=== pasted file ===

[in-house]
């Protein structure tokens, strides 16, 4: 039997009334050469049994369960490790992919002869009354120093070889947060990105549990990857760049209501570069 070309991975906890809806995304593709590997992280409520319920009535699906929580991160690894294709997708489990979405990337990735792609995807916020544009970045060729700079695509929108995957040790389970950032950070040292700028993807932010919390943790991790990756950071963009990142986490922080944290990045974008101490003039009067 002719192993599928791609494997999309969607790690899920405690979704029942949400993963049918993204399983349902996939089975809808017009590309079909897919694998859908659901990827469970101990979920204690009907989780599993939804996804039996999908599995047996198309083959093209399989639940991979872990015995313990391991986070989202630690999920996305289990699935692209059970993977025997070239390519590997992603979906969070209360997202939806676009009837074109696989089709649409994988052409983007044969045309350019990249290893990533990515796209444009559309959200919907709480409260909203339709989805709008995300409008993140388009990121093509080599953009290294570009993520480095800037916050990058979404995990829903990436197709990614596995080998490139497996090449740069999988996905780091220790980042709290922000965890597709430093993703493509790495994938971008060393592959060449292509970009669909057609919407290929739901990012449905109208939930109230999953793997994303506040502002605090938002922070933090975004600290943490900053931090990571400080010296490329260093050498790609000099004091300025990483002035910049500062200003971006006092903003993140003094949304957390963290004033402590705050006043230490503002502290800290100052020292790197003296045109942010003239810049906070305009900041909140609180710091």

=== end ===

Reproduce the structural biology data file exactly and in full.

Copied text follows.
[in-house]
């Protein structure tokens, strides 16, 4: 039997009334050469049994369960490790992919002869009354120093070889947060990105549990990857760049209501570069 070309991975906890809806995304593709590997992280409520319920009535699906929580991160690894294709997708489990979405990337990735792609995807916020544009970045060729700079695509929108995957040790389970950032950070040292700028993807932010919390943790991790990756950071963009990142986490922080944290990045974008101490003039009067 002719192993599928791609494997999309969607790690899920405690979704029942949400993963049918993204399983349902996939089975809808017009590309079909897919694998859908659901990827469970101990979920204690009907989780599993939804996804039996999908599995047996198309083959093209399989639940991979872990015995313990391991986070989202630690999920996305289990699935692209059970993977025997070239390519590997992603979906969070209360997202939806676009009837074109696989089709649409994988052409983007044969045309350019990249290893990533990515796209444009559309959200919907709480409260909203339709989805709008995300409008993140388009990121093509080599953009290294570009993520480095800037916050990058979404995990829903990436197709990614596995080998490139497996090449740069999988996905780091220790980042709290922000965890597709430093993703493509790495994938971008060393592959060449292509970009669909057609919407290929739901990012449905109208939930109230999953793997994303506040502002605090938002922070933090975004600290943490900053931090990571400080010296490329260093050498790609000099004091300025990483002035910049500062200003971006006092903003993140003094949304957390963290004033402590705050006043230490503002502290800290100052020292790197003296045109942010003239810049906070305009900041909140609180710091």